ATLANTA (August 25, 2016) – August is National Water Quality Month in the United States, and Georgia Aquarium is highlighting the department that cares for our water quality on a daily basis. The Clean Water Act was passed in 1972, which established the basic structure for regulating water pollution in the United States. Water makes up approximately two-thirds of the earth’s surface, making it one of the prime elements responsible for life on earth.
Georgia Aquarium’s Life Support Systems (LSS) and Water Quality Lab Departments work hard to make sure the water quality is perfect for all animals in their habitats. The LSS team works day and night to maintain the pumps, pipes and filtration systems that carry over 10 million gallons of water throughout the Aquarium to more than 100 habitats! In case of an emergency loss of power, Georgia Aquarium’s LSS team can operate on emergency power for one to three weeks in the event of an outage. The LSS team works with a network of computers that make millions of decisions per second, monitoring water parameters such as temperature, pH, and water levels, collecting data on thousands of points of information.
Since Atlanta is a landlocked city, Georgia Aquarium uses city of Atlanta water to help fill and maintain each exhibit rather than use water from the ocean. Georgia Aquarium has six Saltwater Recovery Systems, which allow the Georgia Aquarium LSS team to reclaim and recycle water used in its exhibits. The LSS team also utilizes advanced filtration methods and techniques for keeping the water free of accumulating byproducts which ensure its healthy and safe for the animals. Roughly 99.5 percent of all exhibit water used at Georgia Aquarium is recycled. Each exhibit is tested in the water quality lab twice a day to make sure it remains at the safest and best standards for all of the animals. Around 5,000 tests are performed each week on close to 60 habitats.
Each habitat at Georgia Aquarium operates as a closed loop filtration system, which means none of the habitats are connected to each other. To maintain the Aquarium’s 6.3 million gallon Ocean Voyager Built by The Home Depot exhibit, approximately 225 total pumps totaling over 5,000 horsepower are required. Through these pumps, more than 130,000 gallons of water is filtered and processed every minute. The filtration process mimics the wave action in the open ocean, allowing water to drain through the sand and catch particulates in sand filters as it would on a beach. The filtration process also injects over 61,000 cubic feet of air per hour into protein skimmers where bubbles create foam and remove oils, residues, and animal waste from the water.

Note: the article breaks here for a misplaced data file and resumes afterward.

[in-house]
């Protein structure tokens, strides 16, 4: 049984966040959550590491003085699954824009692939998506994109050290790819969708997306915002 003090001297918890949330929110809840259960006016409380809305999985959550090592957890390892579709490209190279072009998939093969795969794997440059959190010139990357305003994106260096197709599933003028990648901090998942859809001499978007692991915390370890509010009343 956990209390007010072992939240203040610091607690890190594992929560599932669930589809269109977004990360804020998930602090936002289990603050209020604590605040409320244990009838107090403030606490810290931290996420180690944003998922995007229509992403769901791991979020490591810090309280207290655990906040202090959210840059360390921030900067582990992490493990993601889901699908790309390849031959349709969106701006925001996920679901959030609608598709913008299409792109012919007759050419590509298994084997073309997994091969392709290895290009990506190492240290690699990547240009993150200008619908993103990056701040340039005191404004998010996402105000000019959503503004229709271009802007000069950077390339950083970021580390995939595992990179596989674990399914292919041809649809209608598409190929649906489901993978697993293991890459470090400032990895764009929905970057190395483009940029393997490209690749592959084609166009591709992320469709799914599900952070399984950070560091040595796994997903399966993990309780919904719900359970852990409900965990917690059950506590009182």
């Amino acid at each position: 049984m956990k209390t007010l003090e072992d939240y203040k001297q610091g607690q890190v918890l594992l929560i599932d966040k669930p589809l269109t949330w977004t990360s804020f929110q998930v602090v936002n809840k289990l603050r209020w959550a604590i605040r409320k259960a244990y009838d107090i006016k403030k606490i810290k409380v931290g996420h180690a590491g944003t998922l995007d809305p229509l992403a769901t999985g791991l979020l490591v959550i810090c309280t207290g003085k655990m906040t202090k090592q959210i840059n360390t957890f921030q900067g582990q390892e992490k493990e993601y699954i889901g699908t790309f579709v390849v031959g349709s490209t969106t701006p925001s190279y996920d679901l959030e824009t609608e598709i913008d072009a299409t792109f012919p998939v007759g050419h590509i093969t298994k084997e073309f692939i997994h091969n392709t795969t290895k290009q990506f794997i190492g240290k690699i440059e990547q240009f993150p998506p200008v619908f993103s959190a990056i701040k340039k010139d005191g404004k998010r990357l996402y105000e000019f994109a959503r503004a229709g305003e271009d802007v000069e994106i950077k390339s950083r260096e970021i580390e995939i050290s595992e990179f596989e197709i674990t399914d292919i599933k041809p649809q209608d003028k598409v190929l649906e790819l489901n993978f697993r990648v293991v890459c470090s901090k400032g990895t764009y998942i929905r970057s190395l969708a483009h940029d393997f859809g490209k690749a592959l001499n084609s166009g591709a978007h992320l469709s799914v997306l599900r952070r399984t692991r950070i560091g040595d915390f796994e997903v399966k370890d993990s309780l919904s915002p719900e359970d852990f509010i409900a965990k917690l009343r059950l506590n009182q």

Georgia Aquarium strives to help keep our waters clean and encourages all guests to do their part to help stop water pollution. Using non-toxic household products, avoiding dumping chemicals or trash into storm drains, and not flushing medication down the toilet or sink are a few simple things to help keep water clean.
For more information about Georgia Aquarium, please visit www.georgiaaquarium.org. To learn more about Georgia Aquarium and how you can see the pump and filtration systems during a Behind the Seas tour, please visit www.georgiaaquarium.org/behind-the-seas-tours.
ABOUT GEORGIA AQUARIUM
Georgia Aquarium in Atlanta is a 501(c)(3) non-profit organization that contains more than 10 million gallons of water and has the largest collection of aquatic animals. Georgia Aquarium’s mission is to be a scientific institution that entertains and educates, features exhibits and programs of the highest standards, and offers engaging and exciting guest experiences that promote the conservation of aquatic biodiversity throughout the world. Georgia Aquarium is an accredited member of the Association of Zoos and Aquariums and the Alliance of Marine Mammal Parks and Aquariums. For additional information, visit www.georgiaaquarium.org.